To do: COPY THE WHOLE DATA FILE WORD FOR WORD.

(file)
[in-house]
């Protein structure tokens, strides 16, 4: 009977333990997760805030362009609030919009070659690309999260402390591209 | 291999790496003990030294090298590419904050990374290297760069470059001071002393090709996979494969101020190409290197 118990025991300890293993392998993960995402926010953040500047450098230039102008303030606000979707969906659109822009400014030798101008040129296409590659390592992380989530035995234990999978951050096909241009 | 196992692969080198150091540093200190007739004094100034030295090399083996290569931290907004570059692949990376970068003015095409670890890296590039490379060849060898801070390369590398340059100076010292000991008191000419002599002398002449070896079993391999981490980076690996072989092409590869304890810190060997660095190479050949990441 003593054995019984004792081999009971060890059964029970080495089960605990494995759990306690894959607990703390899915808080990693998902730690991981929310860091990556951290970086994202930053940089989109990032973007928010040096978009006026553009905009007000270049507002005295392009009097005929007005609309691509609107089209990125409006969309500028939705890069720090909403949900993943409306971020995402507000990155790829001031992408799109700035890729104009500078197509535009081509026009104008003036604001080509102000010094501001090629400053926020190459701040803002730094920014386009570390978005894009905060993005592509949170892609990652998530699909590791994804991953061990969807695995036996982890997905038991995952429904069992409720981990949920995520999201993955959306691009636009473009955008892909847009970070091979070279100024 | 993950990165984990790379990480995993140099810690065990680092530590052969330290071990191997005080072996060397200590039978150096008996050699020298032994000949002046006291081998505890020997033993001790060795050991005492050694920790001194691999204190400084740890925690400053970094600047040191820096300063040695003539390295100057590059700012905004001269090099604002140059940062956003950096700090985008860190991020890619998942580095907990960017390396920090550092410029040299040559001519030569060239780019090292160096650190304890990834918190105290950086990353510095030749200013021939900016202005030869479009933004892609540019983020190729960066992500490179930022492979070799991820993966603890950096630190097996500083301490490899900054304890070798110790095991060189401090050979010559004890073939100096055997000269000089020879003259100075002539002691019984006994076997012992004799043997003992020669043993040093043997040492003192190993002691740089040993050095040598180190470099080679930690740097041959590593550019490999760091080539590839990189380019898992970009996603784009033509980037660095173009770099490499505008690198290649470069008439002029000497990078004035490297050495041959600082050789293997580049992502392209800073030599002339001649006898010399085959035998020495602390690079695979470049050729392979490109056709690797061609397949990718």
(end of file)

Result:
[in-house]
């Protein structure tokens, strides 16, 4: 009977333990997760805030362009609030919009070659690309999260402390591209 | 291999790496003990030294090298590419904050990374290297760069470059001071002393090709996979494969101020190409290197 118990025991300890293993392998993960995402926010953040500047450098230039102008303030606000979707969906659109822009400014030798101008040129296409590659390592992380989530035995234990999978951050096909241009 | 196992692969080198150091540093200190007739004094100034030295090399083996290569931290907004570059692949990376970068003015095409670890890296590039490379060849060898801070390369590398340059100076010292000991008191000419002599002398002449070896079993391999981490980076690996072989092409590869304890810190060997660095190479050949990441 003593054995019984004792081999009971060890059964029970080495089960605990494995759990306690894959607990703390899915808080990693998902730690991981929310860091990556951290970086994202930053940089989109990032973007928010040096978009006026553009905009007000270049507002005295392009009097005929007005609309691509609107089209990125409006969309500028939705890069720090909403949900993943409306971020995402507000990155790829001031992408799109700035890729104009500078197509535009081509026009104008003036604001080509102000010094501001090629400053926020190459701040803002730094920014386009570390978005894009905060993005592509949170892609990652998530699909590791994804991953061990969807695995036996982890997905038991995952429904069992409720981990949920995520999201993955959306691009636009473009955008892909847009970070091979070279100024 | 993950990165984990790379990480995993140099810690065990680092530590052969330290071990191997005080072996060397200590039978150096008996050699020298032994000949002046006291081998505890020997033993001790060795050991005492050694920790001194691999204190400084740890925690400053970094600047040191820096300063040695003539390295100057590059700012905004001269090099604002140059940062956003950096700090985008860190991020890619998942580095907990960017390396920090550092410029040299040559001519030569060239780019090292160096650190304890990834918190105290950086990353510095030749200013021939900016202005030869479009933004892609540019983020190729960066992500490179930022492979070799991820993966603890950096630190097996500083301490490899900054304890070798110790095991060189401090050979010559004890073939100096055997000269000089020879003259100075002539002691019984006994076997012992004799043997003992020669043993040093043997040492003192190993002691740089040993050095040598180190470099080679930690740097041959590593550019490999760091080539590839990189380019898992970009996603784009033509980037660095173009770099490499505008690198290649470069008439002029000497990078004035490297050495041959600082050789293997580049992502392209800073030599002339001649006898010399085959035998020495602390690079695979470049050729392979490109056709690797061609397949990718």